Browne made his First Class debut for Demerara in 1987 just after returning from his third and final year at under-19 level in Jamaica where he was one of seven Malteenoes players in the Guyana team. The Final of the four-day Inter-County tournament had First-Class status until 1990.
The pacer, known for bowling long spells in his heydays, played the first of his 36 First-Class games for Guyana in a National career which spanned from 1988 to 1997 and produced 111 wickets, with five, five-wicket hauls including a best of 6-51.
In the 1993 Red Stripe Cup, Barrington had the most wickets in the tournament (26) and topped the bowling averages before he captured 24 more the next year, while he had 19 scalps in 1995 and 15 in 1996. From 1993 to 1996 Barrington captured 74 wickets with two-five wicket hauls in 1993 including his best of 6-51. He snared 5-27 in 1994, 6-81 in 1995 and 5-48 in 1996.
However, in his last two seasons for Guyana, he played just a single match in each season. While he was a genuine tail ender, his highest Inter-county score is 22 not out, while his highest for Guyana is 29 batting as night watchman when he and his brother Robin played together in the same game. In 1988, playing for the West Indies under-23 side, he made 19 against a Pakistan attack that included Abdur Kadir.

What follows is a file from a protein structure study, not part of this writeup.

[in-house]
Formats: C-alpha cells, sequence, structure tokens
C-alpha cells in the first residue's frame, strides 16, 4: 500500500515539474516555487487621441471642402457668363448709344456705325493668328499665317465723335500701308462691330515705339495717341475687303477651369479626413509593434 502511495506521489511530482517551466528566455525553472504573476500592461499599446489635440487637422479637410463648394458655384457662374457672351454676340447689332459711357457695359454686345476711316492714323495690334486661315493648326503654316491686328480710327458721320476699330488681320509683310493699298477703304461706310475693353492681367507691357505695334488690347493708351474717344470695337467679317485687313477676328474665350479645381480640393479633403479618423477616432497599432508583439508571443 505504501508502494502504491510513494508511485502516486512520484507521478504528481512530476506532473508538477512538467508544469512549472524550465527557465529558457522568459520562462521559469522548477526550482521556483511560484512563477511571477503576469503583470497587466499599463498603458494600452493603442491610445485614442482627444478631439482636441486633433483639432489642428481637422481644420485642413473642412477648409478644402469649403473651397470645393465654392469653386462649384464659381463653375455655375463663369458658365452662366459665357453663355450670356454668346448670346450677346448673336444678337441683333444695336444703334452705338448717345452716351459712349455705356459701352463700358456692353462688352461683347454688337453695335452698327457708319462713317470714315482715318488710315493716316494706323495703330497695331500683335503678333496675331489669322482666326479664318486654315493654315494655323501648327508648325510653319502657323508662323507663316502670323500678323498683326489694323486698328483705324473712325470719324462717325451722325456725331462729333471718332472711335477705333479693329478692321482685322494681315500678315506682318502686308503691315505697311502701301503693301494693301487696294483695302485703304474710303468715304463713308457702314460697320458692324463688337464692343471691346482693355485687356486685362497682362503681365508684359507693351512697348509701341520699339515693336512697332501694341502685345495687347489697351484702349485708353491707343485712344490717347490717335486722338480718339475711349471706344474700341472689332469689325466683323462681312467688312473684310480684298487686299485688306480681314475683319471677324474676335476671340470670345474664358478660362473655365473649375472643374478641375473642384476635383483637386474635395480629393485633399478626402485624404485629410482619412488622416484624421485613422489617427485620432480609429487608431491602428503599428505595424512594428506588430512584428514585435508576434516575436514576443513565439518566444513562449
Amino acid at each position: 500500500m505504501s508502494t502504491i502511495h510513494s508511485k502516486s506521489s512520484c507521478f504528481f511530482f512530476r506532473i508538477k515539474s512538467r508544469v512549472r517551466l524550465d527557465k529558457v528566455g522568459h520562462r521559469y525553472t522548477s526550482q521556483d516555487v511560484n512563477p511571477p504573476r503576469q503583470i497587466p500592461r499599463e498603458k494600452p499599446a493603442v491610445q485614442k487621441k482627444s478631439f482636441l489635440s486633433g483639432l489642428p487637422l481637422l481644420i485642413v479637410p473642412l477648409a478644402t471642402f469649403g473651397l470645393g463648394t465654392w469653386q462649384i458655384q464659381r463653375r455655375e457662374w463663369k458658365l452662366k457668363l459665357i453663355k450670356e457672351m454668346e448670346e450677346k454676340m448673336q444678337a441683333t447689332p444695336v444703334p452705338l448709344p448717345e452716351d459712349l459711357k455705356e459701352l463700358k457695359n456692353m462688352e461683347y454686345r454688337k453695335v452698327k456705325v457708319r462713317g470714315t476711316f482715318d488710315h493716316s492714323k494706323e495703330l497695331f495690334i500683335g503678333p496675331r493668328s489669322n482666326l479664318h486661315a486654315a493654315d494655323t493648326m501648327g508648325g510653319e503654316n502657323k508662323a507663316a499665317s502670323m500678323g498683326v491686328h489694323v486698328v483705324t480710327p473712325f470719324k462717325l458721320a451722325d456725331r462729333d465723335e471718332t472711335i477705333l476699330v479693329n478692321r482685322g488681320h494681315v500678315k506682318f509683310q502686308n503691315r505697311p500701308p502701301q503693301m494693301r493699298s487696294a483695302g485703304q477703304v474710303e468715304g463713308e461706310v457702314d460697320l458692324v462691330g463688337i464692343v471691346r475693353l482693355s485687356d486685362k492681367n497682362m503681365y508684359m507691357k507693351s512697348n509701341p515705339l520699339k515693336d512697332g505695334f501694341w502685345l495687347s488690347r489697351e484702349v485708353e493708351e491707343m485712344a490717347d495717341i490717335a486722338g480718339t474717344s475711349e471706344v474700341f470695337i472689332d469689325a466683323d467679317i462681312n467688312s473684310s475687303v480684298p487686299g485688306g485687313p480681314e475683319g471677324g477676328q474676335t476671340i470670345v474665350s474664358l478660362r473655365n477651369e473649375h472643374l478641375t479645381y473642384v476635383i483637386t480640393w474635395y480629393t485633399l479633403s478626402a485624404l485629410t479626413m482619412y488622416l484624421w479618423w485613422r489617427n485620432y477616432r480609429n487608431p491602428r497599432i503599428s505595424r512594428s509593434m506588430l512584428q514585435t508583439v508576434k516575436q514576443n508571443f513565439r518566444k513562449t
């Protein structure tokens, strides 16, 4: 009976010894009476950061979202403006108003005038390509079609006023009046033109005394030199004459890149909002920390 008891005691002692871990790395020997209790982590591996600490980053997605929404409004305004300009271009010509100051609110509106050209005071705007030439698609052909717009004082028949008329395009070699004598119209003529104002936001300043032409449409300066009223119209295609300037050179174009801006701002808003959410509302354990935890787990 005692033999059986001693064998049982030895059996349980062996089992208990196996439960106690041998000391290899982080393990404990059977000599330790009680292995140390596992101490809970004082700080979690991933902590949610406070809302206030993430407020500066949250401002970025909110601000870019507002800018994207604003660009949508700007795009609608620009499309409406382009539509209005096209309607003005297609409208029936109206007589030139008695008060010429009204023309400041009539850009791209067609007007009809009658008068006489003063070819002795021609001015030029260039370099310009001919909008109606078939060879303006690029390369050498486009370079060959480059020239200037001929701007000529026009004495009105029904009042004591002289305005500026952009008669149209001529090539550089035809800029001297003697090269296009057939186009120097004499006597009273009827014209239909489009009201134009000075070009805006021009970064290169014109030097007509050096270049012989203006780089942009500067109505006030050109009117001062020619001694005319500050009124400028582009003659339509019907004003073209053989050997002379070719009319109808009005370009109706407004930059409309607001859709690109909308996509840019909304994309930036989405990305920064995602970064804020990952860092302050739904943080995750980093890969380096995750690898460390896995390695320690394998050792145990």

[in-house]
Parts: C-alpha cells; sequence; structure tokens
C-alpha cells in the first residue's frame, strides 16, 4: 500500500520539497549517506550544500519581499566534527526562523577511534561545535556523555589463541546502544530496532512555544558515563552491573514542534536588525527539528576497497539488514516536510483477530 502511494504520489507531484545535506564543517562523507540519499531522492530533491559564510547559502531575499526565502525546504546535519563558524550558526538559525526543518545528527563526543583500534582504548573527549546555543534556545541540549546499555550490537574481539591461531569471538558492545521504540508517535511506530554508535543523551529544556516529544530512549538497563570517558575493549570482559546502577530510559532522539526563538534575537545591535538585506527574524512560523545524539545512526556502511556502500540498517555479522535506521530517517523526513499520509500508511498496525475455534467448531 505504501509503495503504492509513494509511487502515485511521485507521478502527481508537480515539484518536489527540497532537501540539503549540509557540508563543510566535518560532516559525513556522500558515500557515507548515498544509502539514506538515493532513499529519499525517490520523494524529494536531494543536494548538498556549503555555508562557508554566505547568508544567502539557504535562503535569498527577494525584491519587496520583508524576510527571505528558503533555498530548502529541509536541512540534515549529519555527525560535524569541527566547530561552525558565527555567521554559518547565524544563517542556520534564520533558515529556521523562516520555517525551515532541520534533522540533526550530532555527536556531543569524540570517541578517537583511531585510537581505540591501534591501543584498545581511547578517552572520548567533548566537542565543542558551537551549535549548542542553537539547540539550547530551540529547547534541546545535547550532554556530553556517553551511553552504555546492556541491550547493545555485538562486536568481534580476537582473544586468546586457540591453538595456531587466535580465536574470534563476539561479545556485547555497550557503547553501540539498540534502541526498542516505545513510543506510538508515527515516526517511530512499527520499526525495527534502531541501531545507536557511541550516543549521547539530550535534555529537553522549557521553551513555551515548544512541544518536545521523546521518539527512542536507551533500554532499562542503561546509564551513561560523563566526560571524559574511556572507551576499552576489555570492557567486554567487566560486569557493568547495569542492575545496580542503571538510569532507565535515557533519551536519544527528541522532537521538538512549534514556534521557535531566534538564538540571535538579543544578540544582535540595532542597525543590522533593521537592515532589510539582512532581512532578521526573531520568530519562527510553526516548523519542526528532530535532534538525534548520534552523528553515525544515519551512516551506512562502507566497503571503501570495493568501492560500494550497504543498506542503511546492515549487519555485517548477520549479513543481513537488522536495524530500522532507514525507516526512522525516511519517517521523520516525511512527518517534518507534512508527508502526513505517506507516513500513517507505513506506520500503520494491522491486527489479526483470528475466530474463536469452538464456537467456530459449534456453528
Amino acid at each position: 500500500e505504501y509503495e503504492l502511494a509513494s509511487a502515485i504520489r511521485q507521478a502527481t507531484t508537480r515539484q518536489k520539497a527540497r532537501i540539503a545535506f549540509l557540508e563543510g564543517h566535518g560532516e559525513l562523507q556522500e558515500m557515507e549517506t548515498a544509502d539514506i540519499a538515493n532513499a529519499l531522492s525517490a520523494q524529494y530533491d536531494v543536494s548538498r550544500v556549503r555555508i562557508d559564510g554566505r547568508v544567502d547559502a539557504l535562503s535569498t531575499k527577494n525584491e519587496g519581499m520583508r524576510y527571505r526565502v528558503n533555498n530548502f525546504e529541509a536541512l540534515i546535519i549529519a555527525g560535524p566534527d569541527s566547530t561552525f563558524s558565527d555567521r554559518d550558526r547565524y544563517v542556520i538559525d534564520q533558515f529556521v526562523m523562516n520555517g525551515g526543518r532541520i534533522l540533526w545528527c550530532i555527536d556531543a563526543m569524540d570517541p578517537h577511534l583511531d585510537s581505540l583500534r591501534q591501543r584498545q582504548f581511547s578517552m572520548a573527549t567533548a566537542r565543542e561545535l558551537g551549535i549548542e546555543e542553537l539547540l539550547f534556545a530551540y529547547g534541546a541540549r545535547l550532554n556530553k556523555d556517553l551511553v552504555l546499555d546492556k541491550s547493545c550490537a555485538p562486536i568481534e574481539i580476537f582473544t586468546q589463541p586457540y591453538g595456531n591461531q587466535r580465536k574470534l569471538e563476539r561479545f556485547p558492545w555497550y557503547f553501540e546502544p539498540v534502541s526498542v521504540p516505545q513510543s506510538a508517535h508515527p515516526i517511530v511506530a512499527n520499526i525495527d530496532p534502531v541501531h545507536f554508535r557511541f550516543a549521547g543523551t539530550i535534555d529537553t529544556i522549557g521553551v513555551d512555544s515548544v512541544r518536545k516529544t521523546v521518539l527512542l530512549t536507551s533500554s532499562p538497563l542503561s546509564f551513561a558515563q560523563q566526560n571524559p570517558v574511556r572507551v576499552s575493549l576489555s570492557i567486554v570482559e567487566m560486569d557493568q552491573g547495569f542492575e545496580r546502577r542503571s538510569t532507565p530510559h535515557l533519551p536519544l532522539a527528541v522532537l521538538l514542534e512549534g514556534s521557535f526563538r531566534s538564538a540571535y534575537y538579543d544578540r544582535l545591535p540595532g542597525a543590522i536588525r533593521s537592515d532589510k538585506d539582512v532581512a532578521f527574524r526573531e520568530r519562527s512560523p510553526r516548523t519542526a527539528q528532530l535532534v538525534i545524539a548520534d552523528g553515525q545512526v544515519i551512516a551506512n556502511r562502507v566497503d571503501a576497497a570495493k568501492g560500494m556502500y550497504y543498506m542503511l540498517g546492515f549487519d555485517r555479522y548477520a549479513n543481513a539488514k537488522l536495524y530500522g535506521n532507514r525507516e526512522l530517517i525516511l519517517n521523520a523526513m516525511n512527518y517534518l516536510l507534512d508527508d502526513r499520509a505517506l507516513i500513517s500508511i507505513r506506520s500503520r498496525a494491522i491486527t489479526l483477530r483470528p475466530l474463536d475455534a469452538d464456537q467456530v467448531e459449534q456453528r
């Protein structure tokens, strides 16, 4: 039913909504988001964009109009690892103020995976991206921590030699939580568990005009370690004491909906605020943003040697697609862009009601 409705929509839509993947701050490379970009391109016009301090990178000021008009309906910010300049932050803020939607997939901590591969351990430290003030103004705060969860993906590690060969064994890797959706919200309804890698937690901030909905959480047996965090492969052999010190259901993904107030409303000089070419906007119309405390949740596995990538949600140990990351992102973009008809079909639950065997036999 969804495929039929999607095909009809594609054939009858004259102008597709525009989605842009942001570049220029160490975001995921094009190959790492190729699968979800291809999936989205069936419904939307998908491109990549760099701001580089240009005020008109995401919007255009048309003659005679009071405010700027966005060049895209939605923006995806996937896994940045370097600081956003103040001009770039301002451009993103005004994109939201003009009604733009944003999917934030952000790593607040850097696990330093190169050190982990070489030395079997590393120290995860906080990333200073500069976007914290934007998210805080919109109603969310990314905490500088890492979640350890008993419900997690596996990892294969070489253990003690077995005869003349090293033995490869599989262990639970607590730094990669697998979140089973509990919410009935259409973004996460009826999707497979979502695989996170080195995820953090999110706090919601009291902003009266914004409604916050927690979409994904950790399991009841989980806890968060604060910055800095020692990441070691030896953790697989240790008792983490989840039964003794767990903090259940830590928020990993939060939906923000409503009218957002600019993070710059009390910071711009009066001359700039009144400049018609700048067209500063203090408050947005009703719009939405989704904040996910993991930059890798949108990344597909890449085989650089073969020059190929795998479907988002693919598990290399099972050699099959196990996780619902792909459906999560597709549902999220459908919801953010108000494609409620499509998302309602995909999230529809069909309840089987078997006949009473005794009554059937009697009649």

In his 43 First Class game he captured 117 wickets, while he had 29 scalps from 33 Limited over games.
His list ‘A’ career lasted from 1988 to May 5, 2004 when he played his last game in England for Cheshire v Hampshire at Alderley Edge. Hampshire was led by Australian leg-spinner Shane Warne.
Browne, who played a single First-Class game in England in 1996 for Marylebone Cricket Club and participated in his final Regional 50 game in 1995 when Hooper and Lara shared the Title after the Guyana versus Trinidad & Tobago was washed out twice.